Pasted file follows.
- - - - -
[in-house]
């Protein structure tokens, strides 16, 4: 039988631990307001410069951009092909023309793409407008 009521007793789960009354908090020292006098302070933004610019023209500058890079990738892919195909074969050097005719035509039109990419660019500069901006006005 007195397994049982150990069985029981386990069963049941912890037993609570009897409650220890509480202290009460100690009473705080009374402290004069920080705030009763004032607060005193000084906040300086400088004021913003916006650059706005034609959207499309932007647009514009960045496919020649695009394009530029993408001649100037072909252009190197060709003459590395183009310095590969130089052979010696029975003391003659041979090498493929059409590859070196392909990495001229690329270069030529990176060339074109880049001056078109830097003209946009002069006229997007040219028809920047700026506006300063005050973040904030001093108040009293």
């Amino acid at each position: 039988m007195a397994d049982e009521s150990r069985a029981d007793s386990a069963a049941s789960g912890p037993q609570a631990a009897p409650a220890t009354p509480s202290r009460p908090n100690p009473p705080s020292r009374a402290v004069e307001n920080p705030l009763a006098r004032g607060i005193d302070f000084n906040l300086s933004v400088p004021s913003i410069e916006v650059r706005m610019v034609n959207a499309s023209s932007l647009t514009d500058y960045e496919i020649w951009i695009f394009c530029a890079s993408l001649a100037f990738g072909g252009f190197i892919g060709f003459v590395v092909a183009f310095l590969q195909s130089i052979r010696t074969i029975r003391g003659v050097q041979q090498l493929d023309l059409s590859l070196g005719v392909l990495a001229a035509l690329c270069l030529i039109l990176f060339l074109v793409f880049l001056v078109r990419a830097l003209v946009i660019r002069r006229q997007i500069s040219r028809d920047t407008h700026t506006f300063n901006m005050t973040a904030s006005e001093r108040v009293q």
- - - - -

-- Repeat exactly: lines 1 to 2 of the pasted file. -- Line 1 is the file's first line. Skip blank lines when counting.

[in-house]
């Protein structure tokens, strides 16, 4: 039988631990307001410069951009092909023309793409407008 009521007793789960009354908090020292006098302070933004610019023209500058890079990738892919195909074969050097005719035509039109990419660019500069901006006005 007195397994049982150990069985029981386990069963049941912890037993609570009897409650220890509480202290009460100690009473705080009374402290004069920080705030009763004032607060005193000084906040300086400088004021913003916006650059706005034609959207499309932007647009514009960045496919020649695009394009530029993408001649100037072909252009190197060709003459590395183009310095590969130089052979010696029975003391003659041979090498493929059409590859070196392909990495001229690329270069030529990176060339074109880049001056078109830097003209946009002069006229997007040219028809920047700026506006300063005050973040904030001093108040009293």